I enjoyed your reflections on Miss Justus, and sharing a bit of her story on the blog. It’s a glimpse into the life of a beautiful soul. Remembering can bring a lot of joy. I’m glad you bring it up, as it was slipping by me that today was my dad’s birthday. He would have liked this poem. Remembering his life brings me a similar joy.

  • Mr. Bates,
    thank you, I really enjoyed this poem and post… Good day.

  • Jennifer

    Is this the same May Justus who wrote “The Wonderful School” Little Golden Book? If so , I had never heard her story until now. This was absolutely my most favorite book as a child. Now that I read about how she stood for the rights of others, is it any coincidence that I chose social work advocacy as a profession??

  • Robin Bates

    Miss Justus (I could never bring myself to call her May) would be thrilled at hearing what you’re doing. Yes, “The Wonderful School of Miss Tillie O’Toole” was hers and it comes from a deep place. She set up a school in the Appalachians based on John Dewey principles in (I think) the 1920’s. The students ran the school (chopped wood for the wood stove, made lunch, etc) as well as learned their lessons, breaking down the divide between the practical and the theoretical. I didn’t ever talk to her about it (I now wish I had) but I’m sure that math got taught through the recipes they made and other activities. In other words, the kind of teaching that goes on in “The Wonderful School.”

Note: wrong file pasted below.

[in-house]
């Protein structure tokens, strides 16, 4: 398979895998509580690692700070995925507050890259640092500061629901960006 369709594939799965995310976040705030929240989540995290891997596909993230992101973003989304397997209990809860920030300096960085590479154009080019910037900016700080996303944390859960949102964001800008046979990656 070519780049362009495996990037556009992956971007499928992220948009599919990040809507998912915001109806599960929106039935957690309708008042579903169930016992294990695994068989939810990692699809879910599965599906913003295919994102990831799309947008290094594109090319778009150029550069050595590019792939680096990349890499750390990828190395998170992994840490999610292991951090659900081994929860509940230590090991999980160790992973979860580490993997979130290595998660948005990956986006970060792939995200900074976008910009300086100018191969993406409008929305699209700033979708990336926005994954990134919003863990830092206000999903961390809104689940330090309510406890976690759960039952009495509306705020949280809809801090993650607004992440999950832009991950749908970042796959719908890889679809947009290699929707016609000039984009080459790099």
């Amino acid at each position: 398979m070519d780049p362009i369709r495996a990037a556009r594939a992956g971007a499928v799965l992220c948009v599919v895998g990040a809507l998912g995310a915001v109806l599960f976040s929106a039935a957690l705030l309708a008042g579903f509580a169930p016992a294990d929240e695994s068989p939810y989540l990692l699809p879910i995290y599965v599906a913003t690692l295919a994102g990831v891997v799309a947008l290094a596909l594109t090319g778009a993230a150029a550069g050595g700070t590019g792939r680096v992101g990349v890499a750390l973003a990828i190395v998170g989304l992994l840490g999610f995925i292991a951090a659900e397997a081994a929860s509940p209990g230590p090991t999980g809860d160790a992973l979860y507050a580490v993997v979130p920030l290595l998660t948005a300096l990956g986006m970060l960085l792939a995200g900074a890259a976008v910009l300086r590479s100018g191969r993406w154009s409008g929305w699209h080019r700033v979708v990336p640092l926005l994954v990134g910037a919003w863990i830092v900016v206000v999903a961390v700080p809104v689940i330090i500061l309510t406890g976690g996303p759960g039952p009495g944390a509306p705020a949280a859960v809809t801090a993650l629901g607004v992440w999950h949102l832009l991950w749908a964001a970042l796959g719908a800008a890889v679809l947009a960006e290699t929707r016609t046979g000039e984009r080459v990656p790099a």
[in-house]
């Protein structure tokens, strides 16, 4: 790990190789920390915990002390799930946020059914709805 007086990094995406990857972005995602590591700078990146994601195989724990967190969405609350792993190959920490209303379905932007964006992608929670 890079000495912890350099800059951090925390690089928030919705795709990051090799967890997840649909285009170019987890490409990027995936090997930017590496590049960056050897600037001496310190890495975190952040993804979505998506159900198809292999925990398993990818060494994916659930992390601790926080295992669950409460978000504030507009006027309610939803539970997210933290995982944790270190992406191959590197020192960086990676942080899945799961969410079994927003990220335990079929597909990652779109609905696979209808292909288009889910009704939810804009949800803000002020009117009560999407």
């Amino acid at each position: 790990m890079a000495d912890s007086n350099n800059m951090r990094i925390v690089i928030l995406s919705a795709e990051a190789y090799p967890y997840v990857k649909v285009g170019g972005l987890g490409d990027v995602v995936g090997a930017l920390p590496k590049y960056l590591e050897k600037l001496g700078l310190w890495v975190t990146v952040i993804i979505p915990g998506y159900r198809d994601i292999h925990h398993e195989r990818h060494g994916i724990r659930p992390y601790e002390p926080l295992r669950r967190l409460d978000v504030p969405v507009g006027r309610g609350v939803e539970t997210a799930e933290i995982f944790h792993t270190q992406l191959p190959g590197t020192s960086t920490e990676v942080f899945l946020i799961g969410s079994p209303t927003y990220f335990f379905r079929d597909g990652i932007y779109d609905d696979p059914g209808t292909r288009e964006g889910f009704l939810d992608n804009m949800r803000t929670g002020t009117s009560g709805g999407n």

While I’m on the subject, let me mention one other May Justus story. When Highlander Folk School was up for trial by Tennessee racists (who managed to close it down), Miss Justus testified on its behalf. Director Miles Horton had been imprisoned at one point (for his union activities) and she was asked by the prosecuting attorney about associating with a man who had been in jail. Miss Justus replied something to the effect of “Well, Jesus and Paul were imprisoned and I follow them too.” They backed off and stopped examining her at that point.

  • Paul McCoy

    Stumbled across this entry and wanted to let you know, in case you didn’t, the Tennessee Folklore Society and Jubilee Community Arts produced a recording of May Justus in late 2011. The recording is available on


  • Jane Maclin Moore

    May Justus was a good friend of my favorite aunt. Mary Thompson Feemster, when Mary taught at Monteagle many years ago. A painting of her and Miss Justus hung in Mary’s living room.

  • Robin Bates

    Thanks for telling me this, Jane. May was a luminescent soul in every way.


  • Literature is as vital to our lives as food and shelter. Stories and poems help us work through the challenges we face, from everyday irritations to loneliness, heartache, and death. Literature is meant to mix it up with life. This website explores how it does so.

    Please feel free to e-mail me [rrbates (at) smcm (dot) edu]. I would be honored to hear your thoughts and questions about literature.